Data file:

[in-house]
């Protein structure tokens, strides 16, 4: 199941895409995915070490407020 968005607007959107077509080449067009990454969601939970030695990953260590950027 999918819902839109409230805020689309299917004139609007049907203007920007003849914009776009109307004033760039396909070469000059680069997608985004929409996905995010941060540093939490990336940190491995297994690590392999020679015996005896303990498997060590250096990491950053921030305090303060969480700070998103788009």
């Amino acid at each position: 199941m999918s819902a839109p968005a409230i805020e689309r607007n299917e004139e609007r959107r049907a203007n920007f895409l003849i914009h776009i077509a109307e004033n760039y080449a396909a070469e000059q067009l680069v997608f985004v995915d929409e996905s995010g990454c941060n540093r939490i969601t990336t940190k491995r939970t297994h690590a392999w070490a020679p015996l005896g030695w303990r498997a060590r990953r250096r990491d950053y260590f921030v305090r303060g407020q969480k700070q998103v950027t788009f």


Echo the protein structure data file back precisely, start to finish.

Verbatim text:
[in-house]
């Protein structure tokens, strides 16, 4: 199941895409995915070490407020 968005607007959107077509080449067009990454969601939970030695990953260590950027 999918819902839109409230805020689309299917004139609007049907203007920007003849914009776009109307004033760039396909070469000059680069997608985004929409996905995010941060540093939490990336940190491995297994690590392999020679015996005896303990498997060590250096990491950053921030305090303060969480700070998103788009």
């Amino acid at each position: 199941m999918s819902a839109p968005a409230i805020e689309r607007n299917e004139e609007r959107r049907a203007n920007f895409l003849i914009h776009i077509a109307e004033n760039y080449a396909a070469e000059q067009l680069v997608f985004v995915d929409e996905s995010g990454c941060n540093r939490i969601t990336t940190k491995r939970t297994h690590a392999w070490a020679p015996l005896g030695w303990r498997a060590r990953r250096r990491d950053y260590f921030v305090r303060g407020q969480k700070q998103v950027t788009f």